Baltimore Activists Hope School Choice Will Fix Terrible Educational Record

( – Baltimore students are struggling to get a decent education. School choice is the only solution according to some activists who are pushing to release taxpayer funds from the system so parents can take that money and spend it at private schools or other alternatives. The problem isn’t a lack of money, Baltimore has some of the highest per-student spendings in the state, so what’s the problem?

Upwards of 90% of students don’t meet the criteria for proficiency in math, and almost 80% of them were similarly stunted when it came to English.

Founder of Black Minds Matter Denisha Allen thinks there’s “a disconnect between higher-ups” and teachers in the classroom. She stressed the poor performance of the city’s school system and emphasized the problem has existed “for decades.” Their graduation rate is a paltry 69%, and almost two dozen schools reported zero students with proficiency in math.

She also emphasized that funding isn’t the issue, the city funds these failures to the tune of $1.62 billion per year, that’s an increase of 16% compared to last year’s budget. Her organization rallies for school choice, or the idea that parents receive a percentage of the $21,000 it allocates per student for them to pay for things like homeschooling, online education, or private schools.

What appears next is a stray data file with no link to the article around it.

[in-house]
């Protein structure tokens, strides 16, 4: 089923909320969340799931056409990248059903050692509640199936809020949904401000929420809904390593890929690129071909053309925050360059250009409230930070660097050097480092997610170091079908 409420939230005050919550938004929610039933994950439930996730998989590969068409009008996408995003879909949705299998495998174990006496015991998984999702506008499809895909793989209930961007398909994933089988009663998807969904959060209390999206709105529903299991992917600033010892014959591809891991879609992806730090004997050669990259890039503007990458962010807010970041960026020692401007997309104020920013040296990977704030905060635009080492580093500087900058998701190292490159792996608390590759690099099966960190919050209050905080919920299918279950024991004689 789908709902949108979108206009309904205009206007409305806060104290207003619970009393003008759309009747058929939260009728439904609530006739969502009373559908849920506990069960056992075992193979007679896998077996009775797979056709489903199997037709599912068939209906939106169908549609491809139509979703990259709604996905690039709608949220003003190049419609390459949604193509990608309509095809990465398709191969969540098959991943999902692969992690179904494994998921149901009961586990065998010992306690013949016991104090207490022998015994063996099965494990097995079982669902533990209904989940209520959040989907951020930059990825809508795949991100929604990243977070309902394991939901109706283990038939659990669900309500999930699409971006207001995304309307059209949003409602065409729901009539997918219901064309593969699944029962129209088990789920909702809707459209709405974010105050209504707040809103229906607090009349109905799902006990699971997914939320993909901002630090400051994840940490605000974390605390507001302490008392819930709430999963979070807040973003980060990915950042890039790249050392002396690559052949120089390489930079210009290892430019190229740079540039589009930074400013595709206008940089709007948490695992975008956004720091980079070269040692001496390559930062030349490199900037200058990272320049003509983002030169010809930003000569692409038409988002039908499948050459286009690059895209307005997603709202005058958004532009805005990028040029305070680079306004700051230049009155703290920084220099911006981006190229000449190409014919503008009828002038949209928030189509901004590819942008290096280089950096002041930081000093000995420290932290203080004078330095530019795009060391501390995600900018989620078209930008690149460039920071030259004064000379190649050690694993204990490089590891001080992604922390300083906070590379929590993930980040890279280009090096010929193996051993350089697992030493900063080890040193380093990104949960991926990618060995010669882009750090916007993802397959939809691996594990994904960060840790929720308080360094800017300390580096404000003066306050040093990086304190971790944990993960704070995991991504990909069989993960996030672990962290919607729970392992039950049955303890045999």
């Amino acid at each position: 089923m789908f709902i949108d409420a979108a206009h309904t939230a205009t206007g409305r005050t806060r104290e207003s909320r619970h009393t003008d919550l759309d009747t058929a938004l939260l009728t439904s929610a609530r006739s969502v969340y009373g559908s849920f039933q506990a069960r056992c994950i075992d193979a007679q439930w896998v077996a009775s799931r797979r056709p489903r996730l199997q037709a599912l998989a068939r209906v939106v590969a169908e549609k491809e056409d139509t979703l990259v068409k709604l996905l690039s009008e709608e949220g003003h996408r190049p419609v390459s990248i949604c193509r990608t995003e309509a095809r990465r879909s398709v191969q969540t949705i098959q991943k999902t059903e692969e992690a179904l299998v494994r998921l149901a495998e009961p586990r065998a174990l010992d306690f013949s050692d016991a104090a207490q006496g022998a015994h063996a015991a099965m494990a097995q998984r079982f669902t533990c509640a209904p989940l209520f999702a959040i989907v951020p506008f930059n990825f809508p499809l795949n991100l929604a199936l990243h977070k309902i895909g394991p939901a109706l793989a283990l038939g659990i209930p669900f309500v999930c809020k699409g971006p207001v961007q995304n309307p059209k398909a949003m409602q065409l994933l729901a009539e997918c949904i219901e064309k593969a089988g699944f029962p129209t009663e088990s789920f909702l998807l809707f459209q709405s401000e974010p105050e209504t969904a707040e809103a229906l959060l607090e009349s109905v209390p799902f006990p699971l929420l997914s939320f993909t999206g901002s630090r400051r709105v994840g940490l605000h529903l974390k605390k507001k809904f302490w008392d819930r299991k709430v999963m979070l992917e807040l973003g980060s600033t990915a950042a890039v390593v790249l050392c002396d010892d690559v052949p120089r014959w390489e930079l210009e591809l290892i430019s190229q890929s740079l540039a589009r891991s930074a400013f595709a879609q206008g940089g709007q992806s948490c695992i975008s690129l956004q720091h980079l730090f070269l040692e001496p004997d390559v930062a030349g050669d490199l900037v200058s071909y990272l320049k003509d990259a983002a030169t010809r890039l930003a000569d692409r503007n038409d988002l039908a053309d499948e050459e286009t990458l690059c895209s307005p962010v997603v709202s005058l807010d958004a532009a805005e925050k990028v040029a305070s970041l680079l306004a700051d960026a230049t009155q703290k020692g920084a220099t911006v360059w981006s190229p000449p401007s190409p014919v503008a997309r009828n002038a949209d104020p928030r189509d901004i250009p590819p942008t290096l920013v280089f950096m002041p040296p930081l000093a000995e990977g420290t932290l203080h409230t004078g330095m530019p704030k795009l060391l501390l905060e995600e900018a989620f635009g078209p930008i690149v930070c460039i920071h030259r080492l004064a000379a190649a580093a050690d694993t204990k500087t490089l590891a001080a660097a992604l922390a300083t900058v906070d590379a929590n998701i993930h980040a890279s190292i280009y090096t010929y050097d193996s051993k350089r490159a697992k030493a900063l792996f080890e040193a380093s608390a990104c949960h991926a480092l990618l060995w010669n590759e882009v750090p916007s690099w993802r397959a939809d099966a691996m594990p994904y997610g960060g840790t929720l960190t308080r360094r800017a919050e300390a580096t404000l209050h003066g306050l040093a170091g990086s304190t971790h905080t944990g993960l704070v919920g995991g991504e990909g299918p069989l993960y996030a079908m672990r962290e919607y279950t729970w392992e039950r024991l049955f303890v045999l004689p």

Fund students, not systems, is the idea, she said. The idea of allowing parents to chose the best situation for their child makes a lot of sense, as different children have different needs and different educational environments can help them thrive.

Baltimore city officials disagree. They blame historic poverty, and underfunding which they believe “require greater discussion.” How much discussion and how many billions do they need to fix the problem? They didn’t give specific answers, but they did suggest that measuring achievement is more nuanced than looking at test scores.

Mayor Tim Scott blamed a nationwide drop in math skills. Poverty, absent parents, single motherhood, gang violence, and the outright exploitation of the situation for political gain might be contributing to the problem of educating young people in the city.

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